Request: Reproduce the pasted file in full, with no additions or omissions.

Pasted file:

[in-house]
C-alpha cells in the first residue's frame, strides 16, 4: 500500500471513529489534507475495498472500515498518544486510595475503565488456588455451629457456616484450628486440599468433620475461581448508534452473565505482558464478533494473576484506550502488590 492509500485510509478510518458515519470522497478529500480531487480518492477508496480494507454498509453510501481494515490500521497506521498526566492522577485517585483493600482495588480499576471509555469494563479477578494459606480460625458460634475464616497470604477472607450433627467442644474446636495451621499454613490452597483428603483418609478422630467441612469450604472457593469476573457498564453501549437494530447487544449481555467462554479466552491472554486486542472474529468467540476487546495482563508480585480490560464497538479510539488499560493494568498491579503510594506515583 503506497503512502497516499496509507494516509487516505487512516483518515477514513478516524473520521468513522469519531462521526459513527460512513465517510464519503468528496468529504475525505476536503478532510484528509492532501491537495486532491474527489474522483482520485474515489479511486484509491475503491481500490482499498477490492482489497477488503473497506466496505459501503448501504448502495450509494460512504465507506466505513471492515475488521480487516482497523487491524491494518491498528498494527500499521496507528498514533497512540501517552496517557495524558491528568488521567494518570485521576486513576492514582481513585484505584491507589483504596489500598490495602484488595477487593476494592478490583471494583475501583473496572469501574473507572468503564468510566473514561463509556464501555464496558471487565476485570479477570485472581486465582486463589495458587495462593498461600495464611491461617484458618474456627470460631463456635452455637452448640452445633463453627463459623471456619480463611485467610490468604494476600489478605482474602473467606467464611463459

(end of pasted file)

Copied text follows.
[in-house]
C-alpha cells in the first residue's frame, strides 16, 4: 500500500471513529489534507475495498472500515498518544486510595475503565488456588455451629457456616484450628486440599468433620475461581448508534452473565505482558464478533494473576484506550502488590 492509500485510509478510518458515519470522497478529500480531487480518492477508496480494507454498509453510501481494515490500521497506521498526566492522577485517585483493600482495588480499576471509555469494563479477578494459606480460625458460634475464616497470604477472607450433627467442644474446636495451621499454613490452597483428603483418609478422630467441612469450604472457593469476573457498564453501549437494530447487544449481555467462554479466552491472554486486542472474529468467540476487546495482563508480585480490560464497538479510539488499560493494568498491579503510594506515583 503506497503512502497516499496509507494516509487516505487512516483518515477514513478516524473520521468513522469519531462521526459513527460512513465517510464519503468528496468529504475525505476536503478532510484528509492532501491537495486532491474527489474522483482520485474515489479511486484509491475503491481500490482499498477490492482489497477488503473497506466496505459501503448501504448502495450509494460512504465507506466505513471492515475488521480487516482497523487491524491494518491498528498494527500499521496507528498514533497512540501517552496517557495524558491528568488521567494518570485521576486513576492514582481513585484505584491507589483504596489500598490495602484488595477487593476494592478490583471494583475501583473496572469501574473507572468503564468510566473514561463509556464501555464496558471487565476485570479477570485472581486465582486463589495458587495462593498461600495464611491461617484458618474456627470460631463456635452455637452448640452445633463453627463459623471456619480463611485467610490468604494476600489478605482474602473467606467464611463459